#### Topics

##### Relations and Functions

##### Relations and Functions

##### Inverse Trigonometric Functions

##### Algebra

##### Matrices

- Introduction of Operations on Matrices
- Inverse of a Matrix by Elementary Transformation
- Multiplication of Two Matrices
- Negative of Matrix
- Properties of Matrix Addition
- Transpose of a Matrix
- Subtraction of Matrices
- Addition of Matrices
- Symmetric and Skew Symmetric Matrices
- Types of Matrices
- Proof of the Uniqueness of Inverse
- Invertible Matrices
- Elementary Transformations
- Multiplication of Matrices
- Properties of Multiplication of Matrices
- Equality of Matrices
- Order of a Matrix
- Matrices Notation
- Introduction of Matrices
- Multiplication of a Matrix by a Scalar
- Properties of Scalar Multiplication of a Matrix
- Properties of Transpose of the Matrices

##### Calculus

##### Vectors and Three-dimensional Geometry

##### Determinants

- Applications of Determinants and Matrices
- Elementary Transformations
- Inverse of a Square Matrix by the Adjoint Method
- Properties of Determinants
- Determinant of a Square Matrix
- Determinants of Matrix of Order One and Two
- Introduction of Determinant
- Area of a Triangle
- Minors and Co-factors
- Determinant of a Matrix of Order 3 × 3
- Rule A=KB

##### Linear Programming

##### Continuity and Differentiability

- Derivative - Exponential and Log
- Concept of Differentiability
- Proof Derivative X^n Sin Cos Tan
- Infinite Series
- Higher Order Derivative
- Algebra of Continuous Functions
- Continuous Function of Point
- Mean Value Theorem
- Second Order Derivative
- Derivatives of Functions in Parametric Forms
- Logarithmic Differentiation
- Exponential and Logarithmic Functions
- Derivatives of Implicit Functions
- Derivatives of Inverse Trigonometric Functions
- Derivatives of Composite Functions - Chain Rule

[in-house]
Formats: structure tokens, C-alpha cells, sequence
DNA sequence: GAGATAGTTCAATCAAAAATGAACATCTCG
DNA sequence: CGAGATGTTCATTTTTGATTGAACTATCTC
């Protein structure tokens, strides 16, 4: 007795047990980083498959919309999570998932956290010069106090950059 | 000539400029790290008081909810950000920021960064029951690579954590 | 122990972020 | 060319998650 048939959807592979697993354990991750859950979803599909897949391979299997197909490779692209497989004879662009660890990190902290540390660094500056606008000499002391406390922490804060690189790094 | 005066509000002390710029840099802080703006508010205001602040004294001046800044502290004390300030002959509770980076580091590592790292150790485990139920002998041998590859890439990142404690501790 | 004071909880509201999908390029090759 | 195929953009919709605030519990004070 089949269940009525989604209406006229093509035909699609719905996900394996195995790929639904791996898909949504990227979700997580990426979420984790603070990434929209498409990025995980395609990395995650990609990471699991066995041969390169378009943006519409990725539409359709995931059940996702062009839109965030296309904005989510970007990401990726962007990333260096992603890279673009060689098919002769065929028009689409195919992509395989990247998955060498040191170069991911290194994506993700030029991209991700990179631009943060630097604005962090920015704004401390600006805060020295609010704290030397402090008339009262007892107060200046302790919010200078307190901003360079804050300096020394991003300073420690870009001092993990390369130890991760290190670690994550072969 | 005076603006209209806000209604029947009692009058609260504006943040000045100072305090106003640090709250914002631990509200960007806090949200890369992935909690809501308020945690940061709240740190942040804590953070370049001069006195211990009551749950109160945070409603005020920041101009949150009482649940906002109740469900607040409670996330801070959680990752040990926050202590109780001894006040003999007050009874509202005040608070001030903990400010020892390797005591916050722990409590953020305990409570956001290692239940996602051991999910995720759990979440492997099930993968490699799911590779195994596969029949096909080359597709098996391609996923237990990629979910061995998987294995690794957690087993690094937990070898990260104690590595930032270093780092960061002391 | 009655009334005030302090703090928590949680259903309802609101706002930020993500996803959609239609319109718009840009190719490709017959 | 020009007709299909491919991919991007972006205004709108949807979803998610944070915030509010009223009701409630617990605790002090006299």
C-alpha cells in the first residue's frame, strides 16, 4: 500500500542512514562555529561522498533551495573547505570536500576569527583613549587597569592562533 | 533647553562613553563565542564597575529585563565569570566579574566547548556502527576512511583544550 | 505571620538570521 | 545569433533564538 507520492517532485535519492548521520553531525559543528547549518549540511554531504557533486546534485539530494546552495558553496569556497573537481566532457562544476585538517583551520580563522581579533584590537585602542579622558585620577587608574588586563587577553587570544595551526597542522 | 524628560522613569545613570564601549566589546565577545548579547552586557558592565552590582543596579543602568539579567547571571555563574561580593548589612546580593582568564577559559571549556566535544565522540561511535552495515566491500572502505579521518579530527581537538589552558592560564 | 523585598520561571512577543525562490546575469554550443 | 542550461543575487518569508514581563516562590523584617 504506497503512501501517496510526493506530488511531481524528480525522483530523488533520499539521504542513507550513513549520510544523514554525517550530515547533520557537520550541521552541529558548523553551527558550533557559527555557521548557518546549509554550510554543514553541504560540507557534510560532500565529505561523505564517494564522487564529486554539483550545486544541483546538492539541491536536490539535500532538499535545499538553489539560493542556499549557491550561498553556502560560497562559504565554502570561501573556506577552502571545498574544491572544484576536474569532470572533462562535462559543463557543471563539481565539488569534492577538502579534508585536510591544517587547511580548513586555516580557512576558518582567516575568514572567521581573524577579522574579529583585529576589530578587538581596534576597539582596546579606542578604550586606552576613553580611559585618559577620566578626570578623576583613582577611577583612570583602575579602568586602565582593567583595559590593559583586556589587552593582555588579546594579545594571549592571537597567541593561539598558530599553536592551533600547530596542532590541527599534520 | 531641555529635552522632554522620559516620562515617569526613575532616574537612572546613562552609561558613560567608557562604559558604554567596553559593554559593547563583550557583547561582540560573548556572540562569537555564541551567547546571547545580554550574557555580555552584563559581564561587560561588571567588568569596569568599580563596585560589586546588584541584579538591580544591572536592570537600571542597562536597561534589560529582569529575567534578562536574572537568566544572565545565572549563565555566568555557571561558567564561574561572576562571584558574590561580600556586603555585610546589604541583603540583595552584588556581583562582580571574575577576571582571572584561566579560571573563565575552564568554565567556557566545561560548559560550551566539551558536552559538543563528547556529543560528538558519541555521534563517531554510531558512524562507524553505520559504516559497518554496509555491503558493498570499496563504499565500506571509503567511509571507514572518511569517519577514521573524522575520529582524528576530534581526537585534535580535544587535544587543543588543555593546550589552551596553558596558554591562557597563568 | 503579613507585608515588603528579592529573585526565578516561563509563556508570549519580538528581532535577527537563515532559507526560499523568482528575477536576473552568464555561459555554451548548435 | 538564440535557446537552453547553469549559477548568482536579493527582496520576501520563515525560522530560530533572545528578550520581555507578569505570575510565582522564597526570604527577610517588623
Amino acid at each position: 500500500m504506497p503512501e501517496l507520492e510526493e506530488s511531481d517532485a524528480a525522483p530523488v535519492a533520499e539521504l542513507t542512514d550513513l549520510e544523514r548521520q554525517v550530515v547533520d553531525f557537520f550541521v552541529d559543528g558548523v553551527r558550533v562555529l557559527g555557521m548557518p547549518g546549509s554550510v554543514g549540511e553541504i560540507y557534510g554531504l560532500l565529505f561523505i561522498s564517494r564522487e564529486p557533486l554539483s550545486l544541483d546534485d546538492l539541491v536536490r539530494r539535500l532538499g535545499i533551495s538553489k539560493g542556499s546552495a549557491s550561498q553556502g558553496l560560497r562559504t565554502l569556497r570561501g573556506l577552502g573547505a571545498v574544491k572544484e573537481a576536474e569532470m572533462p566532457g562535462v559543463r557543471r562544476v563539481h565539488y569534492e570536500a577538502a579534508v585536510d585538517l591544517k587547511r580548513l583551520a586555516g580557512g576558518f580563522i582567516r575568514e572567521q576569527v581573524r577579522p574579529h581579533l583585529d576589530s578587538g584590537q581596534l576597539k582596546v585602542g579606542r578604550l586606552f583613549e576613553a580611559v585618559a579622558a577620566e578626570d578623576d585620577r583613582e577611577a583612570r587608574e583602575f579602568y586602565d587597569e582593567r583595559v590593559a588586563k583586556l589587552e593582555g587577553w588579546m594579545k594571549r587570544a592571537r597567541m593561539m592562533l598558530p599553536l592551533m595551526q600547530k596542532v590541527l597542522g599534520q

- Concept of Continuity

##### Probability

##### Applications of Derivatives

- Maximum and Minimum Values of a Function in a Closed Interval
- Maxima and Minima
- Simple Problems on Applications of Derivatives
- Graph of Maxima and Minima
- Approximations
- Tangents and Normals
- Increasing and Decreasing Functions
- Rate of Change of Bodies or Quantities
- Introduction to Applications of Derivatives

##### Sets

##### Integrals

- Definite Integrals Problems
- Indefinite Integral Problems
- Comparison Between Differentiation and Integration
- Geometrical Interpretation of Indefinite Integrals
- Integrals of Some Particular Functions
- Indefinite Integral by Inspection
- Some Properties of Indefinite Integral
- Integration Using Trigonometric Identities
- Introduction of Integrals
- Evaluation of Definite Integrals by Substitution
- Properties of Definite Integrals
- Fundamental Theorem of Calculus
- Definite Integral as the Limit of a Sum
- Evaluation of Simple Integrals of the Following Types and Problems
- Methods of Integration: Integration by Parts
- Methods of Integration: Integration Using Partial Fractions
- Methods of Integration: Integration by Substitution
- Integration as an Inverse Process of Differentiation

##### Applications of the Integrals

##### Differential Equations

- Linear Differential Equations
- Solutions of Linear Differential Equation
- Homogeneous Differential Equations
- Differential Equations with Variables Separable Method
- Formation of a Differential Equation Whose General Solution is Given